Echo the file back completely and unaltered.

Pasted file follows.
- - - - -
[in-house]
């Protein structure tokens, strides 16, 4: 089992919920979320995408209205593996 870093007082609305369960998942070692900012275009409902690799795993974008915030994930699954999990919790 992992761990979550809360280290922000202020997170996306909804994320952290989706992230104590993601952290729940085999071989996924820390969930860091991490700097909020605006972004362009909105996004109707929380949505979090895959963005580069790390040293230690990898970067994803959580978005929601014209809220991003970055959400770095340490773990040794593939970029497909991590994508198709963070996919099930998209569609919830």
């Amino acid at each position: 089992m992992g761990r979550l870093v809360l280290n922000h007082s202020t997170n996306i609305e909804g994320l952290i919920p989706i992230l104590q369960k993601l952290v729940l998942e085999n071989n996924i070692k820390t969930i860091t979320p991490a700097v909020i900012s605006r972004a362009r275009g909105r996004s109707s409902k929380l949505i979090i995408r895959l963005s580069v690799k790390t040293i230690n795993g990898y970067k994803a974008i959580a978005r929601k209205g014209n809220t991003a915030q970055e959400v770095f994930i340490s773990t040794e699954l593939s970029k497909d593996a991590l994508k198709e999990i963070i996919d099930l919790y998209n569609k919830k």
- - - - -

[in-house]
């Protein structure tokens, strides 16, 4: 089992919920979320995408209205593996 870093007082609305369960998942070692900012275009409902690799795993974008915030994930699954999990919790 992992761990979550809360280290922000202020997170996306909804994320952290989706992230104590993601952290729940085999071989996924820390969930860091991490700097909020605006972004362009909105996004109707929380949505979090895959963005580069790390040293230690990898970067994803959580978005929601014209809220991003970055959400770095340490773990040794593939970029497909991590994508198709963070996919099930998209569609919830």
């Amino acid at each position: 089992m992992g761990r979550l870093v809360l280290n922000h007082s202020t997170n996306i609305e909804g994320l952290i919920p989706i992230l104590q369960k993601l952290v729940l998942e085999n071989n996924i070692k820390t969930i860091t979320p991490a700097v909020i900012s605006r972004a362009r275009g909105r996004s109707s409902k929380l949505i979090i995408r895959l963005s580069v690799k790390t040293i230690n795993g990898y970067k994803a974008i959580a978005r929601k209205g014209n809220t991003a915030q970055e959400v770095f994930i340490s773990t040794e699954l593939s970029k497909d593996a991590l994508k198709e999990i963070i996919d099930l919790y998209n569609k919830k």